Monoline insurers have acquired a higher profile in European structured finance markets, and at the Global ABS conference in Barcelona they were hailed as the unsung heroes of this business. Increasingly, however, market players are asking if wraps are worth the reduced spread margins.
"In the case of execution, especially with a new transaction, having a monoline wrap certainly makes it a lot easier to get the deal done," said one market source at the conference this year. "But as an investor you must recognize that you are buying a single-A piece that was wrapped triple-A. Most will still look at the underlying, because there is a need to get comfortable with the deal on an unwrapped basis."
It's a trend born from the massive blow-ups that have agonized some credits. While market players agreed that the presence of a monoline wrap is of great importance, they warned that investors must look beyond the financial guarantee to consider the underlying credit on a standalone basis.
Nonetheless, getting comfortable with the underlying doesn't mean that investors would be willing to forego the wrap, said one panelist. "We wouldn't purchase it all alone because there may have been doubts that the applied guarantee would help to bring that securitization into the realm of securities we would like to own," said one panelist.
As a result, deals are increasingly marketed in a wrapped and unwrapped format, allowing investors to get comfortable with the underlying on both levels. And, said panelists, it's a useful tool to review transactions in both formats. In certain established markets, investors are able to recognize that the subordinate is assigned appropriately; in other situations, the enhancement of a guarantee provides a needed level of comfort.
"Sometimes you get complaints from investors who feel that they have spent so much time looking at the deal that they feel comfortable with it without the wrap," said one source. "But because it's offered at triple-A, instead of buying it 60 basis points over Libor they have to buy it at 30 basis points over Libor."
It's clear, however, that the hail of praise for monolines is largely directed at their role in synthetic securitizations, where the financial guarantee opens the door to a larger pool of investors. "If you can bring investors into a class, it definitely improves liquidity," said one source. "In situations that tend to make investors uncomfortable, such as a CDO of CDOs, having a senior tranche wrapped lets investors get in without taking too much risk."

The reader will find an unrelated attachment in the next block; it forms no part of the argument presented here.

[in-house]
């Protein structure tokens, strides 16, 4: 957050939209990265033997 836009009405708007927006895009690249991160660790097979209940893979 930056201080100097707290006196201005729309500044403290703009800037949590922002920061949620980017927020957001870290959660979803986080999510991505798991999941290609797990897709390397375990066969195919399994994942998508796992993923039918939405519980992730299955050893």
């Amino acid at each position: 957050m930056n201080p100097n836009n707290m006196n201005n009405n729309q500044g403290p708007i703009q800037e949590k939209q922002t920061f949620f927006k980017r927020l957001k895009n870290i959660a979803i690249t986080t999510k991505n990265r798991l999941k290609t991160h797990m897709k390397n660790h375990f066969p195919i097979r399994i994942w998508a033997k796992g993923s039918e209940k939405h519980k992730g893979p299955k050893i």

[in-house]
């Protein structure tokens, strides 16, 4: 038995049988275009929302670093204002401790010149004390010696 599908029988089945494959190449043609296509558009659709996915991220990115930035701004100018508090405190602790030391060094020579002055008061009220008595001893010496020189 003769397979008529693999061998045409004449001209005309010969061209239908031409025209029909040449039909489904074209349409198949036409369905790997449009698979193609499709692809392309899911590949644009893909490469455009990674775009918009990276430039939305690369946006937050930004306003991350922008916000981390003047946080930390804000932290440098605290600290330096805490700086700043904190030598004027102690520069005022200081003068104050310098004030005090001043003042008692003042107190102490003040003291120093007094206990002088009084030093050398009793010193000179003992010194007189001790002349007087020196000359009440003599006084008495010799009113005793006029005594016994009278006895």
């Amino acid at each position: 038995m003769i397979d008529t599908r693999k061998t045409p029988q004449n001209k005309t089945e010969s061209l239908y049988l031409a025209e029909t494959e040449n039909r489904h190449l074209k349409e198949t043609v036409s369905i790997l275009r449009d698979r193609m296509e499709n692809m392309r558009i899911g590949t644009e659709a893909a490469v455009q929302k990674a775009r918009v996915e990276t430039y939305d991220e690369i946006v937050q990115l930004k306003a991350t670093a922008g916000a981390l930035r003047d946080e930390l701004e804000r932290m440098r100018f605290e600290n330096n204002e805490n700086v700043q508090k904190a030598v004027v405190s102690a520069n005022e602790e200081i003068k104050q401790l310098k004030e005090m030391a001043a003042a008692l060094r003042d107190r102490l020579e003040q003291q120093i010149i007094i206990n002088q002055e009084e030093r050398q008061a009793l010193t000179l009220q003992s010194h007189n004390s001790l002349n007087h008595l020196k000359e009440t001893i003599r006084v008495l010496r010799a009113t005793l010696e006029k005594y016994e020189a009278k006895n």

In general terms a wrap will improve liquidity, but it can only function as such as long as it maintains its triple-A rating.
Memories of last year's Hollywood Funding multiline fiasco - where the insurer disputed payments to the claim - make it absolutely vital that the work gets done on the underlying. Panelists said that as a result, investors are drawn to the monolines' history of paying on a timely basis.
One panelist from UBS Warburg said that over the last six months, the transactions that the team has worked on have all had monoline wraps. Although this is not necessarily indicative of the future of multiline providers, it does highlight that, for right now, the demand is there only for monolines.
But consolidation in the monoline industry between medium-sized players could result in liquidity concerns as a result of consolidating risk exposure into a single name. "One has to look at documentation," said one panelist. "It doesn't matter if it's multiline or monoline - one has to see it's their natural interest to pay on time. Some multilines have a quite horrible record in structured finance, because insuring financial transactions is a different business that insuring your house or your roof."
It's essential that investors are comfortable with the insurer's commitment to the financial guarantee business. Small insurers, for example, could find it more economical to just walk away from the whole business rather than to pay up on a claim.
With monolines gaining greater acceptance, panelists warned of the danger of getting caught up with the same names.
On a triple-A level, some investors might find that they have guarantees backed by the same name, and consequently need to look to other insures to diversify holdings. "To have new players is crucial," said one panelist. "We would like to see new players enter this business."
Creating these new players is not an overnight process, however. To date, only a small number of companies have generated interest, and establishing a name in a competitive market - even under ideal conditions - could prove difficult.
"With more new entrants it's certain that not all will be successful," said one panelist. "So you have to be careful to back the right company. In the event of a credit blow-up, you want to make sure that your monoline is willing to pay up first and discuss later."